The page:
Other sources of postgraduate funding

You could contact your local ‘Education and Library Board’ to see if they’ll offer funding for your postgraduate studies. Check to see if your local authority will support you. They tend to be more likely to offer support for vocational subjects like I.T. Get in touch with your local Training and Enterprise Council (TEC) or the European Social Fund too and see if they’ll offer any funding for your postgraduate studies.

Another source of funding could come from education trusts, charities or institutions. You should especially look for charities and institutions that have interests in your own subject area. They might be able to offer grants, prizes or bursaries. The British Academy offers funding for some humanities postdoctoral research, while the Royal Society of Science provides funding for scientific postdoctoral research.

There are grants and prizes available for those want to pursue engineering at postgraduate level from the Royal Academy of Engineering. There are plenty of other educational trusts and institutes too, so find one in your area of study and see if they offer any grants or awards for postgraduate students.

If you fancy sampling university life abroad, you could try the Erasmus Mundus scheme which offers full-time scholarships for Erasmus Mundus Joint Programmes. There are nearly 130 masters and doctoral courses to choose from and you’ll get the chance to study at both a UK university and another university in Europe.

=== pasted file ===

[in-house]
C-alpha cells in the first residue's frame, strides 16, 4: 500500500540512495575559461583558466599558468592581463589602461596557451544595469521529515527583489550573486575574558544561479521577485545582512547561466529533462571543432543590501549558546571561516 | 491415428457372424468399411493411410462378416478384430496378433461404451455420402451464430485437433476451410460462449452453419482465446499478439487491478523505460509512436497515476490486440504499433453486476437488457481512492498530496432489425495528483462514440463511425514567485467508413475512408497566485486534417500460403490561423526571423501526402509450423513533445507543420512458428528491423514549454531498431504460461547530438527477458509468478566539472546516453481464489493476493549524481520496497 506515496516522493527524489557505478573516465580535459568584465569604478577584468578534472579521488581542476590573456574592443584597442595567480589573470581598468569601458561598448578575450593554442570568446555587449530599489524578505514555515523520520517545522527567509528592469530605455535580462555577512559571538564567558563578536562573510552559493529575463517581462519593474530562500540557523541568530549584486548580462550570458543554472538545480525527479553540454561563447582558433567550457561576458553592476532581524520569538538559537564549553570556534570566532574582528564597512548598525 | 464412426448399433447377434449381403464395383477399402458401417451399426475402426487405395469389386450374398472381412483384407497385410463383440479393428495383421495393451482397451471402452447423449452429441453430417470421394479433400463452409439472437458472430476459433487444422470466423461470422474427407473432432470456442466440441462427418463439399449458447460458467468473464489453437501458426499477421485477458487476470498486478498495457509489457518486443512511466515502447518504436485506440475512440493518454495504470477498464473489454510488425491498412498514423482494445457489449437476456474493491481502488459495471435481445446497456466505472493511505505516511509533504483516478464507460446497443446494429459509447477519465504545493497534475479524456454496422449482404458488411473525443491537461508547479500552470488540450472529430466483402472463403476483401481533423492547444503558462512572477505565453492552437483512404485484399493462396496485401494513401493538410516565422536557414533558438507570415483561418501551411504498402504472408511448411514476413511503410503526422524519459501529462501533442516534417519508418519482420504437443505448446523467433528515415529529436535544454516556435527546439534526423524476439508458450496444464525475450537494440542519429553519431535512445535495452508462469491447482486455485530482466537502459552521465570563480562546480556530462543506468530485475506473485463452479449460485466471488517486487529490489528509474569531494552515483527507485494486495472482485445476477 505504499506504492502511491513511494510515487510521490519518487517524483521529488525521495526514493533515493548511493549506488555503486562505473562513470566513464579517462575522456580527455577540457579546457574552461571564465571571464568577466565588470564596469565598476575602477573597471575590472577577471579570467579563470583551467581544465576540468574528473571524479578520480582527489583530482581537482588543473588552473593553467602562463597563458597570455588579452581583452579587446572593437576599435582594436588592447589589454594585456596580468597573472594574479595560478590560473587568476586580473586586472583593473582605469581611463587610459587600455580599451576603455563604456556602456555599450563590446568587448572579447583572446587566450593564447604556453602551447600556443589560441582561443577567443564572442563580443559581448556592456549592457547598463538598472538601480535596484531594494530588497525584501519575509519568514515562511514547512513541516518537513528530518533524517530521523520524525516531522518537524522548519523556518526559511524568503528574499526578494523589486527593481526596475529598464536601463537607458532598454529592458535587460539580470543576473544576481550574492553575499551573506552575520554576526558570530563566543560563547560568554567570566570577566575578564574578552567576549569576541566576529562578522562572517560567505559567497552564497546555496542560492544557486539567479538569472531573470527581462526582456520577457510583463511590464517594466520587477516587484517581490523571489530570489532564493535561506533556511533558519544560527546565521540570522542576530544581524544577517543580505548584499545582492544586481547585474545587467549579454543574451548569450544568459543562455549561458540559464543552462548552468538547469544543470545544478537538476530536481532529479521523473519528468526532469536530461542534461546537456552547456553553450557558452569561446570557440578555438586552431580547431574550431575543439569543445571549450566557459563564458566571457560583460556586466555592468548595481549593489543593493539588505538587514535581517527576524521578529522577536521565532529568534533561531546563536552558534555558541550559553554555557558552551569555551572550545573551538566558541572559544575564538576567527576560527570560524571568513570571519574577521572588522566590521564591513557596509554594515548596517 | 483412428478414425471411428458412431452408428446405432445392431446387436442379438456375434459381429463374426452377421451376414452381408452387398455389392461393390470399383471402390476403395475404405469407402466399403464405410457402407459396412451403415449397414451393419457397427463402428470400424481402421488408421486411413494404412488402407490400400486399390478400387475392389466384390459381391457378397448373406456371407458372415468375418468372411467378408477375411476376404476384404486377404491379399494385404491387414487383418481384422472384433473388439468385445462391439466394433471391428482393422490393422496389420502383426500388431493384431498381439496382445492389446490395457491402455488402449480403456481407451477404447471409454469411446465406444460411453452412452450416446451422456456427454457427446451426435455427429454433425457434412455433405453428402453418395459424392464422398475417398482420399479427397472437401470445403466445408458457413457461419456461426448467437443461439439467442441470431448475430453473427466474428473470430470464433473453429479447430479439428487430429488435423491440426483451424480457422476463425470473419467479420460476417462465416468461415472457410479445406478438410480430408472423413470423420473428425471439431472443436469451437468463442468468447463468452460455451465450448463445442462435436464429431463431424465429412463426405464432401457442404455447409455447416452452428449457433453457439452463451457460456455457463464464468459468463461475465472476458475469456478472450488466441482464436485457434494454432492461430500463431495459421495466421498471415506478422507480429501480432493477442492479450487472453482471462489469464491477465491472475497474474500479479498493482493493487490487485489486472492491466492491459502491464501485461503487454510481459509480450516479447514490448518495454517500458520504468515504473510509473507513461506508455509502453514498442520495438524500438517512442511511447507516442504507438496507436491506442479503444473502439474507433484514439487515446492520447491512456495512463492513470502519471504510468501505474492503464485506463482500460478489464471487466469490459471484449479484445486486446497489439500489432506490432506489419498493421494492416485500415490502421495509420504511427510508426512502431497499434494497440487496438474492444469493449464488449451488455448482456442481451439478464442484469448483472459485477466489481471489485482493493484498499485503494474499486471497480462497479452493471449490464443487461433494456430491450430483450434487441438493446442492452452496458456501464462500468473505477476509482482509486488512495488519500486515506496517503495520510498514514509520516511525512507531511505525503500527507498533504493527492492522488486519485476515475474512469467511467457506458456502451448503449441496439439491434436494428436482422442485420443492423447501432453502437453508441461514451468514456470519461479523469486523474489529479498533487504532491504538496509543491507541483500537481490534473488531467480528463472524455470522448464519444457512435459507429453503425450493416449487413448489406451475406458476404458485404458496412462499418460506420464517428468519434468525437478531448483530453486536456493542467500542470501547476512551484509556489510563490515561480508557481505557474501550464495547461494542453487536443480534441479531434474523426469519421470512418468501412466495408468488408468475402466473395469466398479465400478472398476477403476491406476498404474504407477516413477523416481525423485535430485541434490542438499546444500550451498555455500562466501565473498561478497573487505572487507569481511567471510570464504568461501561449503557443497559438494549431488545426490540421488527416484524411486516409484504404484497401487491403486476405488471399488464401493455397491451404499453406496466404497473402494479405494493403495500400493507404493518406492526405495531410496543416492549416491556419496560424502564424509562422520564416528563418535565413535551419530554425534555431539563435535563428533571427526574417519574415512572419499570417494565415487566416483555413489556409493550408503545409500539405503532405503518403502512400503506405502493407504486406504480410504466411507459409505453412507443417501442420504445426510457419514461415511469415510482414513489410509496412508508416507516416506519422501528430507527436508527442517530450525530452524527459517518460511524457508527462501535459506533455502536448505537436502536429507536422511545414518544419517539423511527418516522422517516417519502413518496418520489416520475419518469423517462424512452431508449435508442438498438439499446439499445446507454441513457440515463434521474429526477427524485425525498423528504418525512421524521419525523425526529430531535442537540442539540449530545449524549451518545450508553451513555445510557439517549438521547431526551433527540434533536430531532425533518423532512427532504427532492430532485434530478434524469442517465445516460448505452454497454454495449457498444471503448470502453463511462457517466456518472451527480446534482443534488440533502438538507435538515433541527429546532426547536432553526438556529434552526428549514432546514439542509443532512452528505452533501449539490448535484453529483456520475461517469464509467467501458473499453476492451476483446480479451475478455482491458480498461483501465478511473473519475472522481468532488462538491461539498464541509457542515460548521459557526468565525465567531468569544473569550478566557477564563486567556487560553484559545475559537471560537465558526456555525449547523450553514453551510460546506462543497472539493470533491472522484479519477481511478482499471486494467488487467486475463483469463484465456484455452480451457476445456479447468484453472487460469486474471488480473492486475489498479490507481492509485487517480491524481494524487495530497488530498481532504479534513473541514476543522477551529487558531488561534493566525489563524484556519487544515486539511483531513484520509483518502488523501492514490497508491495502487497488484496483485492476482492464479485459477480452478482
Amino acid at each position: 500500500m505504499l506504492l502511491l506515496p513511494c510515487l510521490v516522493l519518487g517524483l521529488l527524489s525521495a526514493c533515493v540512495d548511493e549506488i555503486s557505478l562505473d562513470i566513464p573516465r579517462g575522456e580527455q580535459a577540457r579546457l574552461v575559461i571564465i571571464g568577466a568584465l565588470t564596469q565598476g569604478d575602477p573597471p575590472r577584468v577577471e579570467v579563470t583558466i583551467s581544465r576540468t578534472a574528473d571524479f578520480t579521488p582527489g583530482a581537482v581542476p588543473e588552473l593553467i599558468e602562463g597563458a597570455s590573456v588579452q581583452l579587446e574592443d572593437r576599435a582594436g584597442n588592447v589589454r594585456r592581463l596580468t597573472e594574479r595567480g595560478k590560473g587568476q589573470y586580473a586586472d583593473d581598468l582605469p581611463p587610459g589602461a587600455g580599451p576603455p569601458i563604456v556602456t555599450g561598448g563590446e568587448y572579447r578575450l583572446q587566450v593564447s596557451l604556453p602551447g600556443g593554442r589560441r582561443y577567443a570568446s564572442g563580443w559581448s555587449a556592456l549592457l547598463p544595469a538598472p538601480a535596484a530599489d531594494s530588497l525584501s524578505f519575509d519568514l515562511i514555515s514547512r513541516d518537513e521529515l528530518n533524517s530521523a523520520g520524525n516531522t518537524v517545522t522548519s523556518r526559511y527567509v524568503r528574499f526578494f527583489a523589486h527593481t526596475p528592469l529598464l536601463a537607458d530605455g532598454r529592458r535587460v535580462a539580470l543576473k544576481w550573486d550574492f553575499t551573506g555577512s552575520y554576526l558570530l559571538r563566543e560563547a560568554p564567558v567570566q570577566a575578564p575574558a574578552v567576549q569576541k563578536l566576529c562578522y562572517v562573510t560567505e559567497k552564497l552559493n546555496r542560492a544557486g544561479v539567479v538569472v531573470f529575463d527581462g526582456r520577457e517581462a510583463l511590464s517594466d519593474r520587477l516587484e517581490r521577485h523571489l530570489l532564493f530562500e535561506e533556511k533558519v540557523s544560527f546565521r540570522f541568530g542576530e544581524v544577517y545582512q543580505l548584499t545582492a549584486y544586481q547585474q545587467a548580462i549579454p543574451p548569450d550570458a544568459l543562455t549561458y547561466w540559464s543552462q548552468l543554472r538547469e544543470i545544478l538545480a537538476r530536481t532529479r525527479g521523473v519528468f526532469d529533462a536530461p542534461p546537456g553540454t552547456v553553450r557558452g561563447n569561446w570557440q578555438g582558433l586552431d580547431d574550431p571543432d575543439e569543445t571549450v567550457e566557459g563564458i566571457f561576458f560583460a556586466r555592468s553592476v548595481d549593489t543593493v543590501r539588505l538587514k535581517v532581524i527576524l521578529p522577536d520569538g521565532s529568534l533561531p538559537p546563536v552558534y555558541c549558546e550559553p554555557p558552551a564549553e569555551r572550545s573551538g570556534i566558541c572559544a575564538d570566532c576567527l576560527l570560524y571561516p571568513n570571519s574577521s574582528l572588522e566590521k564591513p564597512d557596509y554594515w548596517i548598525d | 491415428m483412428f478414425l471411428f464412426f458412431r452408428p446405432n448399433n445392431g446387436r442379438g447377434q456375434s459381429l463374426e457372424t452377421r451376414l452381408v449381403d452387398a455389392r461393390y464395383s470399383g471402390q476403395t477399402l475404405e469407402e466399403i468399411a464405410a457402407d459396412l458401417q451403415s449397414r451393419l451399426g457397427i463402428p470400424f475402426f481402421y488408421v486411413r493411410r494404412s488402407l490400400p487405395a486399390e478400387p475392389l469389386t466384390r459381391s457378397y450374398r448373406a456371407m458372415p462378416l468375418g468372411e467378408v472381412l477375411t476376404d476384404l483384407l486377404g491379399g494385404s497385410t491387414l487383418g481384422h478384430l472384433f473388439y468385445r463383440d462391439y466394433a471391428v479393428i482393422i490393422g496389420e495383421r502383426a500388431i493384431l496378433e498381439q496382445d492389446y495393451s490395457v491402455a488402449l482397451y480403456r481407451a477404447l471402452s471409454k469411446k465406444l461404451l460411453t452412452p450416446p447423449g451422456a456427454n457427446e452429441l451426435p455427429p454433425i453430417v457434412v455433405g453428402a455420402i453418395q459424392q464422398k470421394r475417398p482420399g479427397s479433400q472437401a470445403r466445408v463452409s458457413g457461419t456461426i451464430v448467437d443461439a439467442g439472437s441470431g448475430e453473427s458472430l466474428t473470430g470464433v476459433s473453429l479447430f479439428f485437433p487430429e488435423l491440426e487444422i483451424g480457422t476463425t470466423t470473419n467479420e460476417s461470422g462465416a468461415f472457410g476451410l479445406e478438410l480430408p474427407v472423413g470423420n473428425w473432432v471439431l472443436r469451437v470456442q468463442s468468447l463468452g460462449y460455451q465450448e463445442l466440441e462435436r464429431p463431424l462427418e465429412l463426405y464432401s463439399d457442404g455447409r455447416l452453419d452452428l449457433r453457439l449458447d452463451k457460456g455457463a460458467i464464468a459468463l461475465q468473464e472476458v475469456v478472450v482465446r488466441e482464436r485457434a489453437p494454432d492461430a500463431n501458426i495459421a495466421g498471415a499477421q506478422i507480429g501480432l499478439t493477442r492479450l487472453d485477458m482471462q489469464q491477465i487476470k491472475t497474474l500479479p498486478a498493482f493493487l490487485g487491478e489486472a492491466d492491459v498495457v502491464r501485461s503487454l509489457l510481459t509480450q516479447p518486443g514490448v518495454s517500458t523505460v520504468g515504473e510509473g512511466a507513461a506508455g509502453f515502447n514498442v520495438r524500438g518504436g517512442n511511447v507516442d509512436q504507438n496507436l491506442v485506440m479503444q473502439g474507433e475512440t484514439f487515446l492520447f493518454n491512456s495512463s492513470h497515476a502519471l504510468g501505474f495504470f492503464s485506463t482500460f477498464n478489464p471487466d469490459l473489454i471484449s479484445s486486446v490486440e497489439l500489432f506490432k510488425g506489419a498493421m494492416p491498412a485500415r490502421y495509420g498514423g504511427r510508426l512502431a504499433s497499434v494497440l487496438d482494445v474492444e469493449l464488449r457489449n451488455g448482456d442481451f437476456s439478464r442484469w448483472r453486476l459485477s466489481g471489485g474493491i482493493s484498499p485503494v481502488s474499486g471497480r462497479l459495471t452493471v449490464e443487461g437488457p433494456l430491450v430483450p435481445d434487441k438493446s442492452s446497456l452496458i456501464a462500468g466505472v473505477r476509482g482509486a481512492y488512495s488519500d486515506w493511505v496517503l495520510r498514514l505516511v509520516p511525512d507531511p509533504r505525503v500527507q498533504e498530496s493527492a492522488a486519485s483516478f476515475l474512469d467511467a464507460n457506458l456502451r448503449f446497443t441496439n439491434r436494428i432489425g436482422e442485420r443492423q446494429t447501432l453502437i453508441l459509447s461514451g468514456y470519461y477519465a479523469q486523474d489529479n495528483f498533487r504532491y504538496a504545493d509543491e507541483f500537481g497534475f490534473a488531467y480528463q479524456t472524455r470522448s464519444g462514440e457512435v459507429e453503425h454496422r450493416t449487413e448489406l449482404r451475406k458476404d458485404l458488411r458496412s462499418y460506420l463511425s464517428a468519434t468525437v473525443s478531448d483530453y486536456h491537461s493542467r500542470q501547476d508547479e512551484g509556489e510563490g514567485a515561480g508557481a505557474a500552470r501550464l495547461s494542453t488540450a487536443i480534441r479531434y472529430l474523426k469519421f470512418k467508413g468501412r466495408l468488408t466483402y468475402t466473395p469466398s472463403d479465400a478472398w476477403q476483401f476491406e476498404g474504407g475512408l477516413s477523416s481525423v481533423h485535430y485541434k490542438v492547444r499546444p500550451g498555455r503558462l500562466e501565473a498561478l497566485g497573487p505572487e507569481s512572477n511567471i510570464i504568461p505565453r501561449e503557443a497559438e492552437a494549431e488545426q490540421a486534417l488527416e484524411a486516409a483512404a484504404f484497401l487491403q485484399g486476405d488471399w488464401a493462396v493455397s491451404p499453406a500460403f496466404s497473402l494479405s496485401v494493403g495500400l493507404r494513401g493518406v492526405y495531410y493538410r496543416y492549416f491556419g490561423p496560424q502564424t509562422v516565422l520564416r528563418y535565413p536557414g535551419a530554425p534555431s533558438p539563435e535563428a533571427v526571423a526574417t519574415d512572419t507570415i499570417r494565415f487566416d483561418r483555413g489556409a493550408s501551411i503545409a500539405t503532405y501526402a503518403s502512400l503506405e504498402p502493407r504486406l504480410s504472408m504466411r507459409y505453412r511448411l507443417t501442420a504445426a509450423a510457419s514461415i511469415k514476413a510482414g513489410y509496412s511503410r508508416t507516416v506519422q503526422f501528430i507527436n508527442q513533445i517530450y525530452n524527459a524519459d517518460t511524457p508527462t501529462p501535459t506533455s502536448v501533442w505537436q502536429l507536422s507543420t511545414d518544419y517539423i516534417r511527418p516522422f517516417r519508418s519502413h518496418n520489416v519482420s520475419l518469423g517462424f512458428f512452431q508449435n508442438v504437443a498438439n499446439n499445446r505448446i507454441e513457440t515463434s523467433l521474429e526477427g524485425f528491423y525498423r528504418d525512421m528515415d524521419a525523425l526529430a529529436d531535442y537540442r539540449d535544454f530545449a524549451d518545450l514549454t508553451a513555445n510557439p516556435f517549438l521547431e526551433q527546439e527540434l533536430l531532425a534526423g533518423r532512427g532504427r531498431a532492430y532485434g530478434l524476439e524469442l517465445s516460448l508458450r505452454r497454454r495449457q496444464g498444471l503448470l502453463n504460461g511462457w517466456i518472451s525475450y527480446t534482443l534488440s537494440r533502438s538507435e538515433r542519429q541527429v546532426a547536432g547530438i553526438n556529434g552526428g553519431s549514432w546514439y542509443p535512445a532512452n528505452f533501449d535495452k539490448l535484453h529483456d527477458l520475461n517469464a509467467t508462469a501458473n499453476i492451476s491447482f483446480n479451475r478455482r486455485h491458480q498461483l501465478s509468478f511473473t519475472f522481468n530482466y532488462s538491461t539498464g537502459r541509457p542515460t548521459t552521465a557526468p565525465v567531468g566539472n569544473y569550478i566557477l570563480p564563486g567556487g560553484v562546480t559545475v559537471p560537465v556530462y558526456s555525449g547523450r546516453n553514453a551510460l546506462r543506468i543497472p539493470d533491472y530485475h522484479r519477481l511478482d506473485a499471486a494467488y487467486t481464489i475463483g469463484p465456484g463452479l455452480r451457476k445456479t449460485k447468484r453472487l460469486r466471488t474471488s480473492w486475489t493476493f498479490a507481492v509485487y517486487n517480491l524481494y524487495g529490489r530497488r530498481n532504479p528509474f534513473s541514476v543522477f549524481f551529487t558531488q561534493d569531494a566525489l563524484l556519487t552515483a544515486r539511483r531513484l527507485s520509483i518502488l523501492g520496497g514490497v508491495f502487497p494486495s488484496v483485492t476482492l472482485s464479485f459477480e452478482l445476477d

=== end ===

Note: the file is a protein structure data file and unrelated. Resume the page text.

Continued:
Funding for medicine, social work & teacher training postgraduate courses

If you plan to do a social work postgraduate course, you might be able to nab a non-repayable bursary through the NHS Business Service Authority’s Prescription Pricing Division. However, you’ll need to be studying an approved postgraduate course in social work and be receiving no funding from an employer.

Medical students have the luxury of a NHS bursary to help them through their fifth and further years of study. You can receive an income assessed NHS bursary, have your tuition fees paid by the NHS and get a reduced rate ‘Maintenance Loan’. If you are taking a graduate-entry medical programme, you’ll receive the same level of support for your second, third and fourth years. Other courses in certain healthcare professions might be eligible for support from the NHS Bursary too.

If you are doing a PGCE or PCE, you can apply for the same student loans as undergraduates. You can also apply for a training bursary from the Training and Development Agency for Schools (TDA). Training bursaries range between £4,000 and £25,000, depending on whether you want to teach at primary or secondary level and your level of previous study.

Go private

Failing all this, you could ask for a private loan from family or friends or a Professional and Career Development loan from the bank. The great thing about the Career Development Loan is that it can be used for wide range of courses and the Young People’s Learning Agency (YPLA) will pay the interest during your studies and for up to a month after you finish.

It can help you fund a course lasting up to two years (or three, if one year is an industry placement year). You can use it to cover the cost of course fees, living expenses and other course costs. The main thing is to be sure that you’ll be able to repay the loan after completing the postgraduate course, as you’ll have to start paying interest one month after your course ends and the loan usually has to be repaid within five years.